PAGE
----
With this 109-page volume, what you read is what you get. It seems to say, “On your mark, get set . . .” but leaves the “go” to others. This isn’t about how to gain emotional strength, but how to prepare to get it.
The obvious need for this volume cries out. Both mental health professionals (such as Day, a licensed marriage and family counselor) and ecclesiatical counselors (such as Holzpfel, a former bishop and institute director) often decry the lack of preparation people bring to the counseling session. The cliché “You can lead a horse to water, but you can’t make ’em drink” is apt; people come for counseling but are not always prepared to accept or to implement the help offered.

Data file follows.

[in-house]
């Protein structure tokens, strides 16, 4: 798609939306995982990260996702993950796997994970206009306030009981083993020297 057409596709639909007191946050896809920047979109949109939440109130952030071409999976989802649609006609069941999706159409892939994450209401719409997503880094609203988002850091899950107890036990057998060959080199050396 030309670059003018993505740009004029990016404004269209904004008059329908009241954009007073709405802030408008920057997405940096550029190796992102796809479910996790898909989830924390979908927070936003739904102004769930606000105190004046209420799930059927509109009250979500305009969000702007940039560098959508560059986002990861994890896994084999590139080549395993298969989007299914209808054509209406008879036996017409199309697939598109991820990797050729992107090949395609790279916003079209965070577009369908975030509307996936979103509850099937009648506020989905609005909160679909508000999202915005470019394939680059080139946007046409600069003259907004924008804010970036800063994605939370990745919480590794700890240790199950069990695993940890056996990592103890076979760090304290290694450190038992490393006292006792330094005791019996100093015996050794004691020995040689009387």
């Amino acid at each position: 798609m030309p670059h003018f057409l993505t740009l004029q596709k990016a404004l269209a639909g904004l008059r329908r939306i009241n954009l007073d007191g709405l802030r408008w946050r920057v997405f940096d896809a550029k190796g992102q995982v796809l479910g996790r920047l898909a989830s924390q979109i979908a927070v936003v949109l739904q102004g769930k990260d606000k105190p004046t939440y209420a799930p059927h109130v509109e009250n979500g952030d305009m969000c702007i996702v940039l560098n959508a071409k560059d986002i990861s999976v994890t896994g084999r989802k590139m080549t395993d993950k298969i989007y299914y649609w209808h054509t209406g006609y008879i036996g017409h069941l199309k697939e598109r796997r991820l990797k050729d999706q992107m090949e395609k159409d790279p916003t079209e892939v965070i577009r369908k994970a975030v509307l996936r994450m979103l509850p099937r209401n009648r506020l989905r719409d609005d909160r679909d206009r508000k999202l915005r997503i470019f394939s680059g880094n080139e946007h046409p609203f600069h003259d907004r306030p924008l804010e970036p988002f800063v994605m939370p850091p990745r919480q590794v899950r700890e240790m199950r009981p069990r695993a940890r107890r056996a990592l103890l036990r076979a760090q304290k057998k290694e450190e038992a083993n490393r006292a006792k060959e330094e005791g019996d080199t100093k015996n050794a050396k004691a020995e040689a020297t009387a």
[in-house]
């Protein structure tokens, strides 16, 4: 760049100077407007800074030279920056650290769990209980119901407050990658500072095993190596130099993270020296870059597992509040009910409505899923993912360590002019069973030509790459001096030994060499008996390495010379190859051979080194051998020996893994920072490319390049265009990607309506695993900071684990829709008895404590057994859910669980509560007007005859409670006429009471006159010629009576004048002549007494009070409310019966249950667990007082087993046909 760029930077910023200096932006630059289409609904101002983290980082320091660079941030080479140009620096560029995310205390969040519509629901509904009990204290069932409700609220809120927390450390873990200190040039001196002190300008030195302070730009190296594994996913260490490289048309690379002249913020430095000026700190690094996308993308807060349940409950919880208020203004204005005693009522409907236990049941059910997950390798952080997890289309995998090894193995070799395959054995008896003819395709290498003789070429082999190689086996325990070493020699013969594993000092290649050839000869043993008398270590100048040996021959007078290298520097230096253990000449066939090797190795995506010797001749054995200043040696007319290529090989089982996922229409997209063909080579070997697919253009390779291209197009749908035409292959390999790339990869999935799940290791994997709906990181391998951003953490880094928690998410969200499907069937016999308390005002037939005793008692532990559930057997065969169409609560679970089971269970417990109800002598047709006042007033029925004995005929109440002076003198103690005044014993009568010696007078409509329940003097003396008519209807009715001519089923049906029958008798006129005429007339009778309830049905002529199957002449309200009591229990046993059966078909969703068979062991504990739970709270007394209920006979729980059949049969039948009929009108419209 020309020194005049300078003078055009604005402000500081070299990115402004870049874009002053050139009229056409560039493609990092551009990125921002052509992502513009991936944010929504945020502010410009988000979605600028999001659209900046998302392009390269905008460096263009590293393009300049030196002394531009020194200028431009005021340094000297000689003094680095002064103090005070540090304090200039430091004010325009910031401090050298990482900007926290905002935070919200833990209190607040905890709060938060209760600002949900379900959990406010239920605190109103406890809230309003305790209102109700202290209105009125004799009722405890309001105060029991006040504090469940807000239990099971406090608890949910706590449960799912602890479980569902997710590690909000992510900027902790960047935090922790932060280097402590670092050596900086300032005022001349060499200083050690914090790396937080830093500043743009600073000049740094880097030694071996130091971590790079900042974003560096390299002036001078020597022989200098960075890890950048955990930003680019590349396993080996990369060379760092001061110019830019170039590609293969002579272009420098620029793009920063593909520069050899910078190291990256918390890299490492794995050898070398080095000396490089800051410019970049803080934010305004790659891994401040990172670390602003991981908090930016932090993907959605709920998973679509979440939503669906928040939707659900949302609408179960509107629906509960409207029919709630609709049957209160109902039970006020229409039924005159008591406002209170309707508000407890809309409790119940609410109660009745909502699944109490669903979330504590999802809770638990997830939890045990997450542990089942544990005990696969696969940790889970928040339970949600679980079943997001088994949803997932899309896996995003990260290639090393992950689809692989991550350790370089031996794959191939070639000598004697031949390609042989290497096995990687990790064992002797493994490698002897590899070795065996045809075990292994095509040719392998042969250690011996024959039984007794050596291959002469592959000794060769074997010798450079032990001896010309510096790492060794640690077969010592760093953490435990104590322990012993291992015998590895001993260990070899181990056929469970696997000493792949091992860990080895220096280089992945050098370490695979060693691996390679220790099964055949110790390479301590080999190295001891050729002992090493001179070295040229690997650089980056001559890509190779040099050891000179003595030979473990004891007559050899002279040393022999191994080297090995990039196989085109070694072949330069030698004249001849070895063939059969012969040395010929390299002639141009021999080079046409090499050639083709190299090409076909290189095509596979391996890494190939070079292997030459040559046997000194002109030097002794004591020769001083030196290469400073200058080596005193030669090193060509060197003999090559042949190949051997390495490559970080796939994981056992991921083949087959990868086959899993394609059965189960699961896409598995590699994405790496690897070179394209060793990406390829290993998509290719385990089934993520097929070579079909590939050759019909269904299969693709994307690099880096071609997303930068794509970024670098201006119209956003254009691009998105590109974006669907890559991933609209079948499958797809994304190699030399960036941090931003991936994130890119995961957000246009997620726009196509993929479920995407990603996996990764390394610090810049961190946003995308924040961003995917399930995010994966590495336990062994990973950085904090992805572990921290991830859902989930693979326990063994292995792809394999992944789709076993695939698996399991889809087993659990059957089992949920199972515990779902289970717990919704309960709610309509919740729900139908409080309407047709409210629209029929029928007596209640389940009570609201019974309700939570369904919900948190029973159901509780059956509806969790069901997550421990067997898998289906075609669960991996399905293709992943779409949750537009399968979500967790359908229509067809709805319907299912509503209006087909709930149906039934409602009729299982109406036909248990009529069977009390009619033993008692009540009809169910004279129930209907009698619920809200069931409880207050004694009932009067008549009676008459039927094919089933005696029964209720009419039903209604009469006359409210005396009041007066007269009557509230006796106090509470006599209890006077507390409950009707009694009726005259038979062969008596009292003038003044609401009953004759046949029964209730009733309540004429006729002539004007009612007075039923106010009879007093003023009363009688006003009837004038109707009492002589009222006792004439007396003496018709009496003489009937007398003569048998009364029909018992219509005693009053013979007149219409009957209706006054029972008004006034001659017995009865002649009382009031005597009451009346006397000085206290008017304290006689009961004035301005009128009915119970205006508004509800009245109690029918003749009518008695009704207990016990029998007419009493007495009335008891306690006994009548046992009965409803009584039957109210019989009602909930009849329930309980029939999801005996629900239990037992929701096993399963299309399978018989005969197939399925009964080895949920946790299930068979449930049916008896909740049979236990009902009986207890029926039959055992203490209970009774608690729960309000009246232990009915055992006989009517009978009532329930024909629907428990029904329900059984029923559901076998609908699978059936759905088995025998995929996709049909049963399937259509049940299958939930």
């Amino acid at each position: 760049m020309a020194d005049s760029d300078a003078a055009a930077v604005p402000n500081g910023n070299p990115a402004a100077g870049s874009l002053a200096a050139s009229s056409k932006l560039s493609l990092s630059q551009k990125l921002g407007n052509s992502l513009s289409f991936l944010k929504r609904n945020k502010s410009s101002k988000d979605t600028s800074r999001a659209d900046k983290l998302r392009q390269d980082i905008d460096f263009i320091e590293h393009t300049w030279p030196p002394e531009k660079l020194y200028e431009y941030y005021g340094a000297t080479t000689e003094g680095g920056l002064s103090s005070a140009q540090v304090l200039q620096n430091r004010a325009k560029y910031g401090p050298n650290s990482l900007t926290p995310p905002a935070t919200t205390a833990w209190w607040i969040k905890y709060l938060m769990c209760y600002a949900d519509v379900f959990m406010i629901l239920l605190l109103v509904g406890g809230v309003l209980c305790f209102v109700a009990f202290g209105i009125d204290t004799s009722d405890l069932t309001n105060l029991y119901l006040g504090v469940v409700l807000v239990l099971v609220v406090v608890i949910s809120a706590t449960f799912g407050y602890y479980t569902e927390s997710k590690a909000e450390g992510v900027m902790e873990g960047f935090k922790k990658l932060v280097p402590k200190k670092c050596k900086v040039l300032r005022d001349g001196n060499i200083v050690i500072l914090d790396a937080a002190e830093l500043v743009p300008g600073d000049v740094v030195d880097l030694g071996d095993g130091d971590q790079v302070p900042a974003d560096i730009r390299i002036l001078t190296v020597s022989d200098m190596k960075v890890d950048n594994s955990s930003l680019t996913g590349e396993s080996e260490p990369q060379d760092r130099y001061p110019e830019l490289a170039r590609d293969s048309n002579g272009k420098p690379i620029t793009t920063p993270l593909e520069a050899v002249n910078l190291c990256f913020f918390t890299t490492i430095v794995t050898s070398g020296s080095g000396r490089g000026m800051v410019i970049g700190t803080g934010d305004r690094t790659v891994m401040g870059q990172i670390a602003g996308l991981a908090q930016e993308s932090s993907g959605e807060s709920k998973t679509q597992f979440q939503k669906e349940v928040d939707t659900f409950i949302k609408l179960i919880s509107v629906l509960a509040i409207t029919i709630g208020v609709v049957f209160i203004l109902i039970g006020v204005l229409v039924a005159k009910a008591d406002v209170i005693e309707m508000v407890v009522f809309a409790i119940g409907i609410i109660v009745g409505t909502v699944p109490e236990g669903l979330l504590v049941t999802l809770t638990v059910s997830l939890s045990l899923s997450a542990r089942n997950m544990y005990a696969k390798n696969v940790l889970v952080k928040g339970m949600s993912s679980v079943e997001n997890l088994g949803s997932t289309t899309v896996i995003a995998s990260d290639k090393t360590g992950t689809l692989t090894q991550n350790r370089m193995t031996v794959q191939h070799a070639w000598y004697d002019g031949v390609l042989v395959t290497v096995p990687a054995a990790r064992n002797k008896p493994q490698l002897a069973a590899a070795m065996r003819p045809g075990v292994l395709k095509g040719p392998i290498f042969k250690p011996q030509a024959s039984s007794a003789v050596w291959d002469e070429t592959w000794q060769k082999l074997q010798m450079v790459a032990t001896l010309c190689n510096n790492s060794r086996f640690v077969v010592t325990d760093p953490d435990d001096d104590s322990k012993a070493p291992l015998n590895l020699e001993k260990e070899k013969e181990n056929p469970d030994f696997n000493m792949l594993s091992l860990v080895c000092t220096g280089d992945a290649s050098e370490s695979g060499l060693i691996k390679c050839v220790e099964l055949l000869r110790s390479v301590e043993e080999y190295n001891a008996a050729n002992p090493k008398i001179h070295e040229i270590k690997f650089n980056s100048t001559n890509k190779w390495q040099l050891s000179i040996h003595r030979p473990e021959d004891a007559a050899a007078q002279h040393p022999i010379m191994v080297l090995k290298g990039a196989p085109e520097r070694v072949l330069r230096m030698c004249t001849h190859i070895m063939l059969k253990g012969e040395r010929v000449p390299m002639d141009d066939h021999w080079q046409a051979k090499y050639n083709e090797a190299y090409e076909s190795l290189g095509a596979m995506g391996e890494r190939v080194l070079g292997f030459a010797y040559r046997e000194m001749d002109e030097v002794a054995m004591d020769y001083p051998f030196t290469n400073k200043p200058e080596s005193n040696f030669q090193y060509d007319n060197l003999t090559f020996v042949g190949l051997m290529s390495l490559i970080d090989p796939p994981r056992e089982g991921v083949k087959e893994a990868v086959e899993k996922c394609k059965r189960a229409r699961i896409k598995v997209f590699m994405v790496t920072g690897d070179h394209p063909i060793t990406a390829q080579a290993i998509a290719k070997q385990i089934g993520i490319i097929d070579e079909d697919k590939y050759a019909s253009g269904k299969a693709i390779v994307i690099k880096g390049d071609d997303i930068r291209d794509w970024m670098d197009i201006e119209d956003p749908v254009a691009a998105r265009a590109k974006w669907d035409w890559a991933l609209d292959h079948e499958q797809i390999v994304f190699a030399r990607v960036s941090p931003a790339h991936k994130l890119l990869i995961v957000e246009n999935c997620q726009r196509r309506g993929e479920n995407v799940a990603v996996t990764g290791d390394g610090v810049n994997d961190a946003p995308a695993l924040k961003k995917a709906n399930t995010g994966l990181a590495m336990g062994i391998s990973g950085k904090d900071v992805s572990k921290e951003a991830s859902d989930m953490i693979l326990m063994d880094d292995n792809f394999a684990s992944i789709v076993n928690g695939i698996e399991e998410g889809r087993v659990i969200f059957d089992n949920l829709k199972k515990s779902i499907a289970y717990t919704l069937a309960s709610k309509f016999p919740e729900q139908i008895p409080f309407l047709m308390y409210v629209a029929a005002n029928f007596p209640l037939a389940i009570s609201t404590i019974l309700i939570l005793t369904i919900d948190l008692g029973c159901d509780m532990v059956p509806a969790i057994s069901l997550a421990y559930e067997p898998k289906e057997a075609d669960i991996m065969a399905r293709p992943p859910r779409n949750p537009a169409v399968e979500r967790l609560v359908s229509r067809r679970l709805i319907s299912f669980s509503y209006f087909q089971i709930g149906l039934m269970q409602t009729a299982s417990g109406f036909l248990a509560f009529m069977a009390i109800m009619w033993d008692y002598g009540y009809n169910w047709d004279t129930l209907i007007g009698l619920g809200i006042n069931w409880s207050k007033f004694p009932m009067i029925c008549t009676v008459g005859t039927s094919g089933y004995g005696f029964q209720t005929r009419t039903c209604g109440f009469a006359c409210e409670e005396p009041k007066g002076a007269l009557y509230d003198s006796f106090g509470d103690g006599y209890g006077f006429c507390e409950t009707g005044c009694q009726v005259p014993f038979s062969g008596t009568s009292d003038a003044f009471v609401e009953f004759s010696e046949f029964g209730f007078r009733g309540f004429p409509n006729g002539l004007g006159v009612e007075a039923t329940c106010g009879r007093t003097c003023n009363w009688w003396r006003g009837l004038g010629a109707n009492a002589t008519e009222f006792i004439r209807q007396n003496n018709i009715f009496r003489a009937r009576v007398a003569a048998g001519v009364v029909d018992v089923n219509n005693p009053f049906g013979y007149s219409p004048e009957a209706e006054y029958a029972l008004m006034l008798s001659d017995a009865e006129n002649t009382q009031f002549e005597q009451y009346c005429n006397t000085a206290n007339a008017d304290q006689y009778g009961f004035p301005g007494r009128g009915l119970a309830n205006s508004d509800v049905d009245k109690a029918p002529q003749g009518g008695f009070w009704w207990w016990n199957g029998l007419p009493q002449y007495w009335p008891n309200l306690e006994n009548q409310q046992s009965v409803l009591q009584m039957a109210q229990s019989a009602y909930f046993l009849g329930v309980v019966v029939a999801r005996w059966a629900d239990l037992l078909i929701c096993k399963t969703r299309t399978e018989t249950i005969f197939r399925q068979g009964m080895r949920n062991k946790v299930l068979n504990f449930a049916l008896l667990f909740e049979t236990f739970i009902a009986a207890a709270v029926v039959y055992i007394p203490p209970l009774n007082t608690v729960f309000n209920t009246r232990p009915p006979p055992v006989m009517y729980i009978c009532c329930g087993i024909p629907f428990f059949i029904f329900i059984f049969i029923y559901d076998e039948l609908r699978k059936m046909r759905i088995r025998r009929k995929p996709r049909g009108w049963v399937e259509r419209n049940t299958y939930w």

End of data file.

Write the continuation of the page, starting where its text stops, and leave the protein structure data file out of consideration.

Still, the sheer simplicity of this volume might leave some disappointed. The two authors alternate in presenting chapters which explain why people might need professional counseling, how to find it, and how to prepare to take the advice and assignments given. Their advice is sound and thoroughly grounded in gospel principles, but it may leave the reader standing on the starting line wondering where to go once the starting gun goes off.